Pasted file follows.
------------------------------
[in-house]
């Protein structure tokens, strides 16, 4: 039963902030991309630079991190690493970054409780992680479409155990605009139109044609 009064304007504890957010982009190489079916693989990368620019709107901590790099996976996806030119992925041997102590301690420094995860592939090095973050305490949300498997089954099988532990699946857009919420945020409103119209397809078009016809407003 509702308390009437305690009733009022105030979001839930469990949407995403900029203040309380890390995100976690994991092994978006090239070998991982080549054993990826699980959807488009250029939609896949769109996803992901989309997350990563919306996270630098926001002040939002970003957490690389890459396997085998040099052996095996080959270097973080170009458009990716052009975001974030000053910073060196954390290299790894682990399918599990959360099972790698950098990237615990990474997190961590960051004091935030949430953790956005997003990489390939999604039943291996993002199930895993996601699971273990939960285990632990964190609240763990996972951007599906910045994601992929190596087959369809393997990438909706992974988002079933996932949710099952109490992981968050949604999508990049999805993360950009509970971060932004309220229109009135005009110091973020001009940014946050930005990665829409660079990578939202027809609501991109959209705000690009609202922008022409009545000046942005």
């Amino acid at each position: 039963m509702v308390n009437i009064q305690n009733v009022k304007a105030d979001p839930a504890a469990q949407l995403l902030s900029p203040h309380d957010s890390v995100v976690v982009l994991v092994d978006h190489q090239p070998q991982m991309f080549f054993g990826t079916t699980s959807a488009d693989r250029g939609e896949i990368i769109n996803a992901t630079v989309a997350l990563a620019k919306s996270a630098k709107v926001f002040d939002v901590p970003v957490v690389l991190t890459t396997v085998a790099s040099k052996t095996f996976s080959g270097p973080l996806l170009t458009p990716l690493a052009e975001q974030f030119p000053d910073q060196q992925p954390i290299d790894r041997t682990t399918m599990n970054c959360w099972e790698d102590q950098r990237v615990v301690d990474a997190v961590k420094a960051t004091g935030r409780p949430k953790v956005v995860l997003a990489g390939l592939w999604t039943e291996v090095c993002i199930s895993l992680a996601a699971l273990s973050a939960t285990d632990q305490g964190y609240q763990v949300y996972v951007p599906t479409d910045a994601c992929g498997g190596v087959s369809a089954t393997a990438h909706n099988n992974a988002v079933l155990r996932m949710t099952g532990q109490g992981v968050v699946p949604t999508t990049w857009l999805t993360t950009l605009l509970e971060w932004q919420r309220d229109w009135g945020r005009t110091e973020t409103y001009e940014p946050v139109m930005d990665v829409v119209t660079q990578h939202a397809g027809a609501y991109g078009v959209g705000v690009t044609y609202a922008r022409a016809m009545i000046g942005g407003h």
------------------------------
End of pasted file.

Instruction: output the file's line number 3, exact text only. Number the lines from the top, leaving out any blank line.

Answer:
């Amino acid at each position: 039963m509702v308390n009437i009064q305690n009733v009022k304007a105030d979001p839930a504890a469990q949407l995403l902030s900029p203040h309380d957010s890390v995100v976690v982009l994991v092994d978006h190489q090239p070998q991982m991309f080549f054993g990826t079916t699980s959807a488009d693989r250029g939609e896949i990368i769109n996803a992901t630079v989309a997350l990563a620019k919306s996270a630098k709107v926001f002040d939002v901590p970003v957490v690389l991190t890459t396997v085998a790099s040099k052996t095996f996976s080959g270097p973080l996806l170009t458009p990716l690493a052009e975001q974030f030119p000053d910073q060196q992925p954390i290299d790894r041997t682990t399918m599990n970054c959360w099972e790698d102590q950098r990237v615990v301690d990474a997190v961590k420094a960051t004091g935030r409780p949430k953790v956005v995860l997003a990489g390939l592939w999604t039943e291996v090095c993002i199930s895993l992680a996601a699971l273990s973050a939960t285990d632990q305490g964190y609240q763990v949300y996972v951007p599906t479409d910045a994601c992929g498997g190596v087959s369809a089954t393997a990438h909706n099988n992974a988002v079933l155990r996932m949710t099952g532990q109490g992981v968050v699946p949604t999508t990049w857009l999805t993360t950009l605009l509970e971060w932004q919420r309220d229109w009135g945020r005009t110091e973020t409103y001009e940014p946050v139109m930005d990665v829409v119209t660079q990578h939202a397809g027809a609501y991109g078009v959209g705000v690009t044609y609202a922008r022409a016809m009545i000046g942005g407003h």